Buy it now from:

Steam

Tilt Brush ($30)

Tilt Brush isn’t a game, per se, but it’s easily one of the most engrossing and medium-specific applications currently available for the Vive. This Google-owned app utilizes the two motion controllers as a brush and palette, allowing you to paint in 3D space. The palette in your off hand lets you select brushes and colors, manage system settings, and apply a number of tools like a straight edge or a mirroring axis. Your dominant hand holds the brush, which can quickly change the scale on the fly with the touchpad. In addition to standard options such as oil paint, marker, or dry brush, the palette also includes effects brushes like smoke, fire, and stars to help bring your creations to life.

Tilt Brush doesn’t quite have all of the tools yet that you might need in order to make it a professional workhorse (like the ability to create standard, geometric forms), but it’s nevertheless a fantastic and intuitive way to quickly sketch out ideas in 3D. Unlike many of the game’s released so far that simply port existing genres into VR without fundamentally altering the gameplay, VR painting/sculpting is a categorically different experience and has the potential to become an enormously important sector of the industry.

Buy it now from:

Steam

Audioshield ($20)

Do you miss the nostalgic days of Guitar Hero and Rock Band? Audioshield, from Seattle-based independent developer Dylan Fitterer, brings rhythm-based music gaming back into the picture with an enrapturing — though simple — VR experience. The Vive’s wireless handheld controllers act as shields in this audiovisual experience, and you, the player, must use these shields — one red and one blue — to block incoming balls of goo ( ?) that fly at your face.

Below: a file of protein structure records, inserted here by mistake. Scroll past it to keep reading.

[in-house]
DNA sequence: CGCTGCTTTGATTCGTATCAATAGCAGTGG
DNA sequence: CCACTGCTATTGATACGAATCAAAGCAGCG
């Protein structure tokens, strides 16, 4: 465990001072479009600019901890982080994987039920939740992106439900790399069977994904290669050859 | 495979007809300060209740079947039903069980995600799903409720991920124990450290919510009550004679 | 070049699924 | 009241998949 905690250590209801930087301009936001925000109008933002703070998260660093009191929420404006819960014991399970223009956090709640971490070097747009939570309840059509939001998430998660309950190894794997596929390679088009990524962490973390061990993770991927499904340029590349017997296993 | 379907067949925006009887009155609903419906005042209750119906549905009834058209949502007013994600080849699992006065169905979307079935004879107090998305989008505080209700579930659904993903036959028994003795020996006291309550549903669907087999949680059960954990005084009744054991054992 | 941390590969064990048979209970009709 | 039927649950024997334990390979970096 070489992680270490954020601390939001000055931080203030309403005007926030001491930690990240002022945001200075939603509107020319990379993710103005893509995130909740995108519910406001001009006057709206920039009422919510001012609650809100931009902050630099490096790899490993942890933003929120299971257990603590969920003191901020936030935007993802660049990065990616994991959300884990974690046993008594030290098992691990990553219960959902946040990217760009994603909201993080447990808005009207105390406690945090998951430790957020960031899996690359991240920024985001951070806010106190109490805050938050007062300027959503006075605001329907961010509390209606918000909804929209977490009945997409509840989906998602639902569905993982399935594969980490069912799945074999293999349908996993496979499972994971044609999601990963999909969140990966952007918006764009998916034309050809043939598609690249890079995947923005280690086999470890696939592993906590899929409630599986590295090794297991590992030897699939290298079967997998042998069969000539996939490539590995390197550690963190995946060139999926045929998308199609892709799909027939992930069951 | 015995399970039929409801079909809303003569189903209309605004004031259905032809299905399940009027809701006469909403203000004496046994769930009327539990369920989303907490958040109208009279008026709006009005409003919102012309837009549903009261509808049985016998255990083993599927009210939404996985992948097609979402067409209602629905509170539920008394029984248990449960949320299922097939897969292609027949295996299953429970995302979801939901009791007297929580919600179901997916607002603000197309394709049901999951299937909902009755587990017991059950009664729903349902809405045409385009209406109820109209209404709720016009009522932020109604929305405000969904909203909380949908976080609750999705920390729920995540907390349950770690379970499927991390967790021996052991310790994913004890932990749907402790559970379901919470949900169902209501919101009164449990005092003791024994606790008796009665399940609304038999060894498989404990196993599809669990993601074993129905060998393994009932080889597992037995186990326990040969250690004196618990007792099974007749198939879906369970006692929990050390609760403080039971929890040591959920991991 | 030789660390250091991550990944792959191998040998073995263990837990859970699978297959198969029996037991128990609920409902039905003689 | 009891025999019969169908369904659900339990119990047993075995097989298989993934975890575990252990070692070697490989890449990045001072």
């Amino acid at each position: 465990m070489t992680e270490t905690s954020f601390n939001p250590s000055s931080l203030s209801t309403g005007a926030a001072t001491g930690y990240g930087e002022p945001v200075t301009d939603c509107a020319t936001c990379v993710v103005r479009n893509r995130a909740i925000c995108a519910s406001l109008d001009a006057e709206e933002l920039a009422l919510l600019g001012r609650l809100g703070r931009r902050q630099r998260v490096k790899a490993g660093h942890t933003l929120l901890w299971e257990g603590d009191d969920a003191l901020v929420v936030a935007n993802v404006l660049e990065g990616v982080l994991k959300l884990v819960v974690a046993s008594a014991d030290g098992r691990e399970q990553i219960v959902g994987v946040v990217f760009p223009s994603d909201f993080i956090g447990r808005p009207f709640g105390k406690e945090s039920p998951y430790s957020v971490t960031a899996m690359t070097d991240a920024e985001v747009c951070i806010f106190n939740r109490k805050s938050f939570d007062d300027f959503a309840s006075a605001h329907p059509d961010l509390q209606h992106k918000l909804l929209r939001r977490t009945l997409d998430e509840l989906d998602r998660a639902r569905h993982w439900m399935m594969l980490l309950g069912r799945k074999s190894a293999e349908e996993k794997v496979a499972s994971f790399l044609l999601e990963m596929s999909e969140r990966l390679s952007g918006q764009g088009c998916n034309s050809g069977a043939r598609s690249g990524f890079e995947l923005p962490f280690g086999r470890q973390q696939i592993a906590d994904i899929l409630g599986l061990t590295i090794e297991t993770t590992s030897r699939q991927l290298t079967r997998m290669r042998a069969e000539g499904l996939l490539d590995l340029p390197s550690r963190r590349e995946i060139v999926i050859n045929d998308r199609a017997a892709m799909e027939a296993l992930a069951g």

The game is similar to Guitar Hero or the TapTap series in that the balls’ flight paths are dependent upon the song that’s playing. Any audio file on your computer can be uploaded into Audioshield and used in the game, which might look like some sort of wild boxing simulator to someone who’s not wearing the headset. The whole thing feels like you’re inside some sort of cool rave-type fever dream, though we don’t encourage you to use performance-enhancing drugs. Audioshield is also compatible with Soundcloud, so you don’t even need to have a music file on your computer to play it in the game. The visual experience may seem a little barebones, but it feels like the beginning of something big in terms of virtual reality.

Buy it now from:

Steam

Update: Added Superhot VR, Adr1ft, Rez Infinite, The Gallery, Raw Data, Eagle Flight, Rec Room, Serious Sam VR, Job Simulator, Arizona Sunshine, and Star Trek: Bridge Crew.